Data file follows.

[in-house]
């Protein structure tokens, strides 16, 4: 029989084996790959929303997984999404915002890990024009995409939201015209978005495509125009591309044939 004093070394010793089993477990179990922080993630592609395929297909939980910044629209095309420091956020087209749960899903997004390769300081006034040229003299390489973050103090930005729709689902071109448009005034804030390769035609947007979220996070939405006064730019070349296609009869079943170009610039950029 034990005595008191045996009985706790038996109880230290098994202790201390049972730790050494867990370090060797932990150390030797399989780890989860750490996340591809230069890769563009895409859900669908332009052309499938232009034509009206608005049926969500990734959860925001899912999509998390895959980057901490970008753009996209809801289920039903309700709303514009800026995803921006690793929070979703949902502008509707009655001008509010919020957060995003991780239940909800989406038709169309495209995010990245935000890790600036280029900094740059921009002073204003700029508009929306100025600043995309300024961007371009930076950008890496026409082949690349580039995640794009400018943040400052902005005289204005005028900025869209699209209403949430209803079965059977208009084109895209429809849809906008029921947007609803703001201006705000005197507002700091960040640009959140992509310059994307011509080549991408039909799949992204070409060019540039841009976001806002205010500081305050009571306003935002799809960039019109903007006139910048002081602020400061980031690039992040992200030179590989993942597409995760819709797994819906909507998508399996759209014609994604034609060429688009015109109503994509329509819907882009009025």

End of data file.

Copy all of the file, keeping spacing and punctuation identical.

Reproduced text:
[in-house]
């Protein structure tokens, strides 16, 4: 029989084996790959929303997984999404915002890990024009995409939201015209978005495509125009591309044939 004093070394010793089993477990179990922080993630592609395929297909939980910044629209095309420091956020087209749960899903997004390769300081006034040229003299390489973050103090930005729709689902071109448009005034804030390769035609947007979220996070939405006064730019070349296609009869079943170009610039950029 034990005595008191045996009985706790038996109880230290098994202790201390049972730790050494867990370090060797932990150390030797399989780890989860750490996340591809230069890769563009895409859900669908332009052309499938232009034509009206608005049926969500990734959860925001899912999509998390895959980057901490970008753009996209809801289920039903309700709303514009800026995803921006690793929070979703949902502008509707009655001008509010919020957060995003991780239940909800989406038709169309495209995010990245935000890790600036280029900094740059921009002073204003700029508009929306100025600043995309300024961007371009930076950008890496026409082949690349580039995640794009400018943040400052902005005289204005005028900025869209699209209403949430209803079965059977208009084109895209429809849809906008029921947007609803703001201006705000005197507002700091960040640009959140992509310059994307011509080549991408039909799949992204070409060019540039841009976001806002205010500081305050009571306003935002799809960039019109903007006139910048002081602020400061980031690039992040992200030179590989993942597409995760819709797994819906909507998508399996759209014609994604034609060429688009015109109503994509329509819907882009009025």